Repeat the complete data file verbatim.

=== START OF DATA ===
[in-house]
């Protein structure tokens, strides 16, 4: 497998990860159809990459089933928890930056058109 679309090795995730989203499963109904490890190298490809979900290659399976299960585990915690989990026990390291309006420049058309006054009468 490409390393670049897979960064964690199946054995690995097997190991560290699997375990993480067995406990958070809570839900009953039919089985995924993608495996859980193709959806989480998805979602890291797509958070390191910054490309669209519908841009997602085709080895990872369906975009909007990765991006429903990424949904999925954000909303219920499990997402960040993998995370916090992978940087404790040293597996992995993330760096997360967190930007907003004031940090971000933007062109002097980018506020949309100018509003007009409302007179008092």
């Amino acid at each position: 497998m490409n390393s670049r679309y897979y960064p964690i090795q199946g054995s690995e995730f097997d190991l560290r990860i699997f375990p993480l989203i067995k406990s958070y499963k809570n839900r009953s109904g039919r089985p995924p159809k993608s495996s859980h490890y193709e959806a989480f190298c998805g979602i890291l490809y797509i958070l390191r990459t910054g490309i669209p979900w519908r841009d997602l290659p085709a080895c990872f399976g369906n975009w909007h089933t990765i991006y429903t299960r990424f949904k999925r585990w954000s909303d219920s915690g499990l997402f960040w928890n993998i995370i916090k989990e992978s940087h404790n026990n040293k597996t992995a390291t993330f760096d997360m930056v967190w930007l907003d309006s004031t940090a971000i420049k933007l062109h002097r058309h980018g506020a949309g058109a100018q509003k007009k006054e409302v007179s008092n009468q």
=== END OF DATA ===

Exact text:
[in-house]
């Protein structure tokens, strides 16, 4: 497998990860159809990459089933928890930056058109 679309090795995730989203499963109904490890190298490809979900290659399976299960585990915690989990026990390291309006420049058309006054009468 490409390393670049897979960064964690199946054995690995097997190991560290699997375990993480067995406990958070809570839900009953039919089985995924993608495996859980193709959806989480998805979602890291797509958070390191910054490309669209519908841009997602085709080895990872369906975009909007990765991006429903990424949904999925954000909303219920499990997402960040993998995370916090992978940087404790040293597996992995993330760096997360967190930007907003004031940090971000933007062109002097980018506020949309100018509003007009409302007179008092």
């Amino acid at each position: 497998m490409n390393s670049r679309y897979y960064p964690i090795q199946g054995s690995e995730f097997d190991l560290r990860i699997f375990p993480l989203i067995k406990s958070y499963k809570n839900r009953s109904g039919r089985p995924p159809k993608s495996s859980h490890y193709e959806a989480f190298c998805g979602i890291l490809y797509i958070l390191r990459t910054g490309i669209p979900w519908r841009d997602l290659p085709a080895c990872f399976g369906n975009w909007h089933t990765i991006y429903t299960r990424f949904k999925r585990w954000s909303d219920s915690g499990l997402f960040w928890n993998i995370i916090k989990e992978s940087h404790n026990n040293k597996t992995a390291t993330f760096d997360m930056v967190w930007l907003d309006s004031t940090a971000i420049k933007l062109h002097r058309h980018g506020a949309g058109a100018q509003k007009k006054e409302v007179s008092n009468q």